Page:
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Food Safety

Food Safety

Food Safety: Should We Avoid All Farm-Raised Seafood?

Aquaculture is here to stay, and that isn’t necessarily a bad thing

“It’s a common misconception that wild seafood is good and farm-raised is bad,” says Barton Seaver, director of the Healthy and Sustainable Food Program at the Center for Health and the Global Environment at the Harvard School of Public Health.

“But globally, farm-raised seafood now accounts for about half of production and consumption. So aquaculture is here to stay. And it runs the gamut from environmentally just terrible to restorative. In some cases, it can even increase the health of the oceans that it is raised in.”

best fish for your health

For example, farm-raised clams, mussels, and oysters remove the excess nutrients that get into water systems from agricultural runoff and pollution.

“Nutrients like nitrogen and phosphorus have created an abundance of phytoplankton in marine and estuarine systems. Well, why don’t we grow some delicious farm-raised mussels down there that will actually take in those nutrients and give us fabulous protein? They increase the quality of water and increase the profitability of waterfront communities,” explains Seaver.

“They also preserve tradition and heritage by allowing families to continue to prosper in waterfront communities. We need to save fishermen as much as we need to save the fish.”

Originally posted on August 29, 2014. For more information about food safety click here.

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Add Your Comments

36 Comments

  1. Kae
    Posted August 29, 2013 at 7:20 am | Permalink

    Farm raised seafood is scarey because the consumer has little knowledge of the health standards (if any) in many countries that produce the products.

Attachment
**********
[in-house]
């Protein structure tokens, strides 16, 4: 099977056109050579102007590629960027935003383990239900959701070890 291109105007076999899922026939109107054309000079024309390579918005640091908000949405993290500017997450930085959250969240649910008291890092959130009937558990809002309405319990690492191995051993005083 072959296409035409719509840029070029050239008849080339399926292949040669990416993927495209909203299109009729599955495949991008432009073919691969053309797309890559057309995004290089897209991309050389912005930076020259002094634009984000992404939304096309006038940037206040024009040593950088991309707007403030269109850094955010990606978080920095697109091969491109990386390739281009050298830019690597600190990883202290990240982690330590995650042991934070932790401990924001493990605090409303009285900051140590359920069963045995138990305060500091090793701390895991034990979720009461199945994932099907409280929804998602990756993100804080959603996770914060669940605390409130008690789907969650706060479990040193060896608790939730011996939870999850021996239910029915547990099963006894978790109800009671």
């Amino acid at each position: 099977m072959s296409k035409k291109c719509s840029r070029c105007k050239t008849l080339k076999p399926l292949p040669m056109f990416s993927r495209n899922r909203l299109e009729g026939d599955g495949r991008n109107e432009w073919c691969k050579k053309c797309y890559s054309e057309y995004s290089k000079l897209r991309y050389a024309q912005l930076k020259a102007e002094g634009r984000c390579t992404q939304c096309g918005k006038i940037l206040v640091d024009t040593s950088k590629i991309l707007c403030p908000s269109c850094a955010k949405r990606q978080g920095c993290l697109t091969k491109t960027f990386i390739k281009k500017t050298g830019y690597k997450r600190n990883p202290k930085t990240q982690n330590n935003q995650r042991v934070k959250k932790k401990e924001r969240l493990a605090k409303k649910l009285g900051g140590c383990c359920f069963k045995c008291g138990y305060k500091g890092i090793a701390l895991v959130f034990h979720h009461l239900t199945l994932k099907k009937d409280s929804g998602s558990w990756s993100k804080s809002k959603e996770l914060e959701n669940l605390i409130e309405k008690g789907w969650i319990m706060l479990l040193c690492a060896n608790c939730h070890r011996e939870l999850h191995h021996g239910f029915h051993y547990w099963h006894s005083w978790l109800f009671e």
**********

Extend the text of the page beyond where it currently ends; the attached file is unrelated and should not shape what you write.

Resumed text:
• Tina
      Posted August 29, 2013 at 1:44 pm | Permalink

      US FARMraised fish are raised under very strick conditions. The bad info out there continues to beat up the fastes growing sector of agriculture today. The population is doubling and there needs to be ways to feed the masses without the detriment to the enviornment. Aqua culture is part of that piece. it is very enviornmentally sound in the US. US fish farmers are overseen by about 15 agencies including EPA, USDA, FDA, US FW, local and state health departments etc… So critisize the use of fish meal in feeding fish. Well fish eat fish and there is no “Mad fish disease!” and the nutritional development of feeds for fish are so efficient, it actually helps the fisheries as in being converted at 1.2-1.4:1 FCR where all terestrial animals are much higher. The fish in the wild n=might catch another fish and take a bite and leave the rest, where in fish farming the diet is developed to be completely digested. Fish farming is a great thing and should be supported in the US to help ensure good, safe fish products available. All fish under the COOL legislation MUST state where the fish are from and if they are wild caught or farm rased on the retail package. MUch safer that chicken I think!!!

      • John
        Posted August 30, 2013 at 1:11 pm | Permalink

        Farm raised in the US is best and safest

  2. Judy
    Posted August 29, 2013 at 8:22 am | Permalink

    Clams and oysters, being filter feeders, can also accumulate undesirable pollutants in their flesh. Many fanciers of raw oysters have learned this to their detriment. I think you should consider this in your advice!

    J Gordon, PhD

  3. Gail
    Posted August 29, 2013 at 8:35 am | Permalink

    So are there certification programs like USDA’s Organic, or–better yet–like FSC and SFI for wood products?

    We tend to go for the wild caught just because the flavor and mouthfeel is so much better…for instance, farm-raised Salmon has been pretty universally nasty, even the ocean raised stuff!

    • Cathy
      Posted August 29, 2013 at 12:33 pm | Permalink

      I agree, I gagged on the Farm Feed Salmon that Whole foods said was certified. YUK

  4. Ida
    Posted August 29, 2013 at 8:44 am | Permalink

    Remembering that on Martha’s Vineyard in the 1960s/70s there were efforts to farm shellfish that were opposed as unsightly, and being aware of the need for nutritious/delicious protein at reasonable prices, I am glad to read that aquaculture is thriving. On the V, long ago, I was among those who admired those working to establish an industry appropriate to the island and disappointed that it came to nothing. That growing mussels in estuaries, using the accumulation of phytoplankton, seems like a genius idea to me. Yummy!

  5. Francie
    Posted August 29, 2013 at 8:46 am | Permalink